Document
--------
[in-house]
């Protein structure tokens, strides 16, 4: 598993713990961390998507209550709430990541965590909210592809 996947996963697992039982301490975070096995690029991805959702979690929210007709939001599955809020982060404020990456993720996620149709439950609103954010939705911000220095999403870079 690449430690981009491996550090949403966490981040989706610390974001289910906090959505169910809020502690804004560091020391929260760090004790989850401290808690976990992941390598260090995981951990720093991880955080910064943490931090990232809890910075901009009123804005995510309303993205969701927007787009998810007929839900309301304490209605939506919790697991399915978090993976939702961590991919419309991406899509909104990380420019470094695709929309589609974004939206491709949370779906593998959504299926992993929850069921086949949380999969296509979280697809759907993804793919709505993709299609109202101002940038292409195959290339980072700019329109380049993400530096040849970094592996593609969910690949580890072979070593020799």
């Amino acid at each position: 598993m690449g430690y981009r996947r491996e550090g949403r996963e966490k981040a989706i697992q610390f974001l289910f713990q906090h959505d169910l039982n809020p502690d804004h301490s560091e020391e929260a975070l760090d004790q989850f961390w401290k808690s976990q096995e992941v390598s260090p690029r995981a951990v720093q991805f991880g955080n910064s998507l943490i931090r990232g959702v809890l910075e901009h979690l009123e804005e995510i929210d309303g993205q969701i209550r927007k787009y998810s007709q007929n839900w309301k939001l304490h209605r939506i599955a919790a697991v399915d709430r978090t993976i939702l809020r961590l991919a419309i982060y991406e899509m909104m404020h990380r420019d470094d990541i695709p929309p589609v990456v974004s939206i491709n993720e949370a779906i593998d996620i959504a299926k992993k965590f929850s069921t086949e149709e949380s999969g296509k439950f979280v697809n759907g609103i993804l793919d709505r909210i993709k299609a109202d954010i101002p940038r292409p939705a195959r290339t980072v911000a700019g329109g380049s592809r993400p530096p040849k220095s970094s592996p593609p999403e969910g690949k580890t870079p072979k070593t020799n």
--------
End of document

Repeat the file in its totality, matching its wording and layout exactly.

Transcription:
[in-house]
């Protein structure tokens, strides 16, 4: 598993713990961390998507209550709430990541965590909210592809 996947996963697992039982301490975070096995690029991805959702979690929210007709939001599955809020982060404020990456993720996620149709439950609103954010939705911000220095999403870079 690449430690981009491996550090949403966490981040989706610390974001289910906090959505169910809020502690804004560091020391929260760090004790989850401290808690976990992941390598260090995981951990720093991880955080910064943490931090990232809890910075901009009123804005995510309303993205969701927007787009998810007929839900309301304490209605939506919790697991399915978090993976939702961590991919419309991406899509909104990380420019470094695709929309589609974004939206491709949370779906593998959504299926992993929850069921086949949380999969296509979280697809759907993804793919709505993709299609109202101002940038292409195959290339980072700019329109380049993400530096040849970094592996593609969910690949580890072979070593020799």
């Amino acid at each position: 598993m690449g430690y981009r996947r491996e550090g949403r996963e966490k981040a989706i697992q610390f974001l289910f713990q906090h959505d169910l039982n809020p502690d804004h301490s560091e020391e929260a975070l760090d004790q989850f961390w401290k808690s976990q096995e992941v390598s260090p690029r995981a951990v720093q991805f991880g955080n910064s998507l943490i931090r990232g959702v809890l910075e901009h979690l009123e804005e995510i929210d309303g993205q969701i209550r927007k787009y998810s007709q007929n839900w309301k939001l304490h209605r939506i599955a919790a697991v399915d709430r978090t993976i939702l809020r961590l991919a419309i982060y991406e899509m909104m404020h990380r420019d470094d990541i695709p929309p589609v990456v974004s939206i491709n993720e949370a779906i593998d996620i959504a299926k992993k965590f929850s069921t086949e149709e949380s999969g296509k439950f979280v697809n759907g609103i993804l793919d709505r909210i993709k299609a109202d954010i101002p940038r292409p939705a195959r290339t980072v911000a700019g329109g380049s592809r993400p530096p040849k220095s970094s592996p593609p999403e969910g690949k580890t870079p072979k070593t020799n």